At a large kayak-fishing tournament in Louisiana a few years ago, the winning contestants proceeded to the podium in ascending order to tell the stories of their prized catches.
Various popular lures made the list, and each angler was rightfully proud of having tricked the fish into falling for their fake offering. Some wouldn’t even divulge their secret weapon. Then it came time for the overall winner to give his details.
The tournament format was Cajun Slam, where top prizes went to the anglers who amassed the heaviest weight when a speckled trout, a flounder and a slot-sized redfish were put on the scales. Anglers could use live or natural bait and artificial lures. No doubt, thousands of dollars of artificial creations of all shapes, sizes and actions were dragged through the water that day, some with great success, others not so much. Fishing almost all artificial lures takes some skill and finesse. The goal is to mimic a living, prey creature and entice a fish that makes its daily living hunting for its food. It is not always easy.
It seems every day there is a newest and greatest lure introduced. Do they catch fish? Absolutely. However, as lure types, materials and patterns continue to change, fish do not. Many lures are as realistic as can be. New 3D printing and computer design has them as close to the real thing as they can get. Be it fish, shrimp, crab or even mice and spider imitations, these things look real. However, throw one out and let it sit, and it almost never attracts a fish. It must be retrieved, popped, wiggled, or jiggled in just the right presentation in order to fool a wise fish.
No lures better than real thing
I have as many artificial lures as anyone, and likely more than most — an absurd amount, actually, and I keep buying more. I like the feeling I get when I successfully hoodwink a trout or red into falling for my fake offering. But there is one fact that can never be overlooked. Artificial lures are all designed to act like something real, but none are ever better than the real thing.
Many beginning kayak anglers are also beginning fishermen. Frustration often sets in as they come home with few or no fish in their cooler bag as they learn new waters and techniques for rigging and fishing artificial lures.
You want to catch fish? Get some dead shrimp.
In my early days of saltwater fishing, I didn’t know what it was to make a trip without dead bait (shrimp) or “market bait” as all the old-timers still refer to it. Simply put, there is not a fish in Louisiana that will not eat a real shrimp, and that goes for freshwater species, too. Live shrimp are certainly effective but are not always available, and keeping them alive can sometimes be a chore, especially in a kayak.
Dead shrimp works fine
However, a couple pounds of dead shrimp are inexpensive and readily available at any marina, seafood market or local grocery store. In the rare instance that fresh is not available, frozen works almost as well. A chunk of shrimp dangling from a hook under a popping cork requires little skill. Cast it out to a likely spot and wait. A few pops of the cork here and there won’t hurt, but the shrimp will be doing all the work. It is actually quite amazing how fast that scent spreads. It is almost a guarantee that something will find it.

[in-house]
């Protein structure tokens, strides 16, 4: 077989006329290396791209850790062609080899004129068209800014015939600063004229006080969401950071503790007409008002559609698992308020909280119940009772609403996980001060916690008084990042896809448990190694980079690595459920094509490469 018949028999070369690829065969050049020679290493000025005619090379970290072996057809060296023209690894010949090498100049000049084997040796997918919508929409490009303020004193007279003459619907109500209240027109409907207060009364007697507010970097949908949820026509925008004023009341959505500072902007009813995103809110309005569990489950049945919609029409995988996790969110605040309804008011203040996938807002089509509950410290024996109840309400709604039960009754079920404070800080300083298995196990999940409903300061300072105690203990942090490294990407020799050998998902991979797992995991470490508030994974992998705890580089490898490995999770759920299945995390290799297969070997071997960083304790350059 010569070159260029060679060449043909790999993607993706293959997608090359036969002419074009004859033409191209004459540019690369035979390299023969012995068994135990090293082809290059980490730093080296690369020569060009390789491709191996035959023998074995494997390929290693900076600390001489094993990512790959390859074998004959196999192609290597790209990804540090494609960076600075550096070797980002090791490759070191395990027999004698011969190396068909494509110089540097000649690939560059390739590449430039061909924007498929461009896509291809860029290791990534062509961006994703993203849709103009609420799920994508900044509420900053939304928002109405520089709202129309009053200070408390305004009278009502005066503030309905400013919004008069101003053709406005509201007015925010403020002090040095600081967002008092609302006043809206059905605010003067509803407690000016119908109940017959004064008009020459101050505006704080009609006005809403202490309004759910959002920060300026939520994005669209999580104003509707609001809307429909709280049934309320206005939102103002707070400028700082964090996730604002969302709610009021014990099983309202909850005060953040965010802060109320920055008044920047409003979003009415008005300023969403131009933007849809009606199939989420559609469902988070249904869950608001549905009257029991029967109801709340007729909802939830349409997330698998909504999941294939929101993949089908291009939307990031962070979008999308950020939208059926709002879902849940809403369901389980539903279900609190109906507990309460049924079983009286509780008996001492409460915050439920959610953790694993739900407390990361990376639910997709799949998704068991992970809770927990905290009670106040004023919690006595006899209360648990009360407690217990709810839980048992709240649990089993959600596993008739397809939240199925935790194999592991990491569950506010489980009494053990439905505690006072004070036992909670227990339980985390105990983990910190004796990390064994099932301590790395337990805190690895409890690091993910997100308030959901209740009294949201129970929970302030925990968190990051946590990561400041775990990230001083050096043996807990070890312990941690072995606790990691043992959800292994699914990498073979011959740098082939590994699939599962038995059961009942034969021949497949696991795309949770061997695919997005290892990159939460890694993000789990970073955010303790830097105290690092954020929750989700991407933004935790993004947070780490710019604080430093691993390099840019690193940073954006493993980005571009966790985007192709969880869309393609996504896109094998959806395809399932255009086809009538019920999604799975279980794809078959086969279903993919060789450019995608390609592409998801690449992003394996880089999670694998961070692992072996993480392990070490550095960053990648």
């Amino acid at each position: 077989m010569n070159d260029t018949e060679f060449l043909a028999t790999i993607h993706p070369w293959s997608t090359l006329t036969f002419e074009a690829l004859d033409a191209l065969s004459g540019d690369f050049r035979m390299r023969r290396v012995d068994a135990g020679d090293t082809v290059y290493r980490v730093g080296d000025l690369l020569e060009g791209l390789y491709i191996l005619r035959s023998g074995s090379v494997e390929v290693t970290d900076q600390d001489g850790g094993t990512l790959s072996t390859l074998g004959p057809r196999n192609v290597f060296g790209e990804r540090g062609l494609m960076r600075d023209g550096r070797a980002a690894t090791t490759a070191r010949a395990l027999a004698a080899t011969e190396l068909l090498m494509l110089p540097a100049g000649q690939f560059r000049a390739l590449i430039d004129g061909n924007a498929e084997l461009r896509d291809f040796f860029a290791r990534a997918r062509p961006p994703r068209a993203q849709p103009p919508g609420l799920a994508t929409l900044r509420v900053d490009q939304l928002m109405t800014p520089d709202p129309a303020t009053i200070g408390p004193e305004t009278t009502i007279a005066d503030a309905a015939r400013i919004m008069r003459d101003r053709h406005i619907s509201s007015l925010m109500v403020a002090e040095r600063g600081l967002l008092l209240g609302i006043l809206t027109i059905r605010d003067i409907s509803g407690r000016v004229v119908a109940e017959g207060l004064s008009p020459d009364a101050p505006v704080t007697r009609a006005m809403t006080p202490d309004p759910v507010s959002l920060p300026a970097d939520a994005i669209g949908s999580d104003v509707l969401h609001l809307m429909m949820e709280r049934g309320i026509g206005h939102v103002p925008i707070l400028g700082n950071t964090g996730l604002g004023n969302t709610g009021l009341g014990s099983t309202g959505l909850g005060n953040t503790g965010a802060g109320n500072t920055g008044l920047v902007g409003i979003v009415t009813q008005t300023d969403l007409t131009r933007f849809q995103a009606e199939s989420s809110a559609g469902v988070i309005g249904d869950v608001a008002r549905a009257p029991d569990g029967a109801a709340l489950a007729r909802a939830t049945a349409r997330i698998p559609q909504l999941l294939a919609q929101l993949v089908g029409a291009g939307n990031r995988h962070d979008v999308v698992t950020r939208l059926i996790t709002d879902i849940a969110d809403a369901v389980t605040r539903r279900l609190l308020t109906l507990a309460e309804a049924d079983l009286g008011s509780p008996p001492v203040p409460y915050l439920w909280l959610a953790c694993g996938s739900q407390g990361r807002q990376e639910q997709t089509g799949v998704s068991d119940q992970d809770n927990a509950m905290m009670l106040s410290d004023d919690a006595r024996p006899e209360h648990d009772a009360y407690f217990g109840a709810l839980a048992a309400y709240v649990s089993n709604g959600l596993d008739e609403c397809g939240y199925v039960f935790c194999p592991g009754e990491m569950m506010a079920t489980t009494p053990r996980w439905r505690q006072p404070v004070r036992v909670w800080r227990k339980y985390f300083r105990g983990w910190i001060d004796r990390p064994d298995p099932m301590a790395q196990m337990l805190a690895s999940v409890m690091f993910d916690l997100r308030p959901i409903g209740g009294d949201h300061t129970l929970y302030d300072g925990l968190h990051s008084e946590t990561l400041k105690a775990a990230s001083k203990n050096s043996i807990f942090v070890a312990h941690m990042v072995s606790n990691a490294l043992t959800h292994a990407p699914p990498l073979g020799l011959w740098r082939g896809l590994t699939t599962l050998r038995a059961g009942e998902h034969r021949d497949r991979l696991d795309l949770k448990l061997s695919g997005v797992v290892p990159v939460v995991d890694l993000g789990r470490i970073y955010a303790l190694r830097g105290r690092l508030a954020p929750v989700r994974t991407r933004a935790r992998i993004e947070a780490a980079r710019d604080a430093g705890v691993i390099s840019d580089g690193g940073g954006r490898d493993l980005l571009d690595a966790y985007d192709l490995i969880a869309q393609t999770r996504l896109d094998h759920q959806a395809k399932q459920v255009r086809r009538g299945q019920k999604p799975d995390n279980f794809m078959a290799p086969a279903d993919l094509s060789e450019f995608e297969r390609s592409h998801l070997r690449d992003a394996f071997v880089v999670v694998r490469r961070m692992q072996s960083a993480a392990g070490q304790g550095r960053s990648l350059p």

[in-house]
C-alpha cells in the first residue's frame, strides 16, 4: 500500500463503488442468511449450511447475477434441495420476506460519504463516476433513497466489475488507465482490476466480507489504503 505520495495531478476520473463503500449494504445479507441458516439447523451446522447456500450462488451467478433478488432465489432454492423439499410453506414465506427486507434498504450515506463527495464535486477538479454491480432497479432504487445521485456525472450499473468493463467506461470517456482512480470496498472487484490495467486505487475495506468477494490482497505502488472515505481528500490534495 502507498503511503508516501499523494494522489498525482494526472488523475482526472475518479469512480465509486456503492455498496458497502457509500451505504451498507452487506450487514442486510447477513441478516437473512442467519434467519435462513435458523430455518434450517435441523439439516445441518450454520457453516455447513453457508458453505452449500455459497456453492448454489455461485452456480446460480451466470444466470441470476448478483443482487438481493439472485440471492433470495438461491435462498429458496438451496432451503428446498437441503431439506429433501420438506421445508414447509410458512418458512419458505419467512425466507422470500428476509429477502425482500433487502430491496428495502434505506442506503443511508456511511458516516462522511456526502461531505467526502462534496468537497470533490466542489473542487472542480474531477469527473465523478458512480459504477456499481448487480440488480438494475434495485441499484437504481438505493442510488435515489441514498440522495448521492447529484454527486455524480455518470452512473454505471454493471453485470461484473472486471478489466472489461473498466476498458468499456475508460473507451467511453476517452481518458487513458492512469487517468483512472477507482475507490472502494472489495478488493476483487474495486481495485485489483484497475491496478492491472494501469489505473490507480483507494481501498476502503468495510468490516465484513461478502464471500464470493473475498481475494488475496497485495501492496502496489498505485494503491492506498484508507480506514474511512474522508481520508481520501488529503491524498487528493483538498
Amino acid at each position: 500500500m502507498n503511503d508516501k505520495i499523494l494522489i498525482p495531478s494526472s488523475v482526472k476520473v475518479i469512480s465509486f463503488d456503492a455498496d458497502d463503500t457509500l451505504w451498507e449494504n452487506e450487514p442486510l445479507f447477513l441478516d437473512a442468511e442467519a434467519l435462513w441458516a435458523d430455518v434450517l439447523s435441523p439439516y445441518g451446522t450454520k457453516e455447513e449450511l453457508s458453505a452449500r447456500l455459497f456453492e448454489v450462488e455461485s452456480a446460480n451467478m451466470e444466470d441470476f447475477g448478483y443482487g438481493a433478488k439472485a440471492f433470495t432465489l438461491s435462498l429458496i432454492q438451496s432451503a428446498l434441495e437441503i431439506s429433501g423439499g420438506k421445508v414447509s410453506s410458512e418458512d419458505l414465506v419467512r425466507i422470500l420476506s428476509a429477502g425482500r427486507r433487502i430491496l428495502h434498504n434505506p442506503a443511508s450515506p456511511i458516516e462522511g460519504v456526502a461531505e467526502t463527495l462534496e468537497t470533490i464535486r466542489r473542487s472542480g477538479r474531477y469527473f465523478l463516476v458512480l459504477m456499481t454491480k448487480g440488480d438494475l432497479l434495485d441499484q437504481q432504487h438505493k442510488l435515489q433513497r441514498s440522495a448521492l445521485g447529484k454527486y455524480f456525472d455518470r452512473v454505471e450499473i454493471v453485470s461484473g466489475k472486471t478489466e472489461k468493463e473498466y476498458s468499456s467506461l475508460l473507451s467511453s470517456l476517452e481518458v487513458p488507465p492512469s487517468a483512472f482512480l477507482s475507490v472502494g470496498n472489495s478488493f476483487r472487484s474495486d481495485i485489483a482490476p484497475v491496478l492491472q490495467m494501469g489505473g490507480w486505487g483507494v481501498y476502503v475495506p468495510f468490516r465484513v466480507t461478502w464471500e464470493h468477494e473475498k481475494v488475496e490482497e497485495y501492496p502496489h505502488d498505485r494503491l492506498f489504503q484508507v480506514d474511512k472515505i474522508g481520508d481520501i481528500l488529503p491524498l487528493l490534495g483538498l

That something is not always something desirable. When fishing dead shrimp, you have the added annoyance of dealing with your share of hardhead catfish and crabs, but that is usually overcome by the reds, trout, sheepshead, drum and flounder it attracts. Some type of action is almost certain to happen.
Rigged and ready
Shrimp are also effective fished on the bottom using a simple rig with the hook tied on about 6 to 12 inches above a sinker. Held with a tight line after casting, the smelly, tasty morsel dangles just above the bottom, and bites are readily detectable.
Ways to effectively rig and fish dead shrimp are endless. A small piece used to tip the hook of a jighead/plastic tail combo can be the spice that makes all the difference. Tied under a cork and tossed close to the bank or on a point is a most-effective way to catch a fish, especially redfish.
Fishing with dead bait is not something to be frowned upon or only for kids or inexperienced anglers. It makes good fishing sense. If your goal is to catch fish, using what fish eat almost daily is a wise move.
Back to the winner
Back to that tournament-winning angler. His three-fish slam set him up to win thousands of dollars in cash and prizes. What secret weapon lure did he use?
“Well, I caught my trout fishing a dead shrimp under a cork,” he said.
The crowd laughed and cheered. Okay, what did you use to catch your redfish?
“Well, it was a dead shrimp under a cork.”
Again laughs and cheers. Let us guess, you also used a dead shrimp under a cork to catch your flounder?
Aha, so now we’ll get the magic lure. So, what did you use?
“Dead shrimp on the bottom.”
He laughed all the way to the bank.
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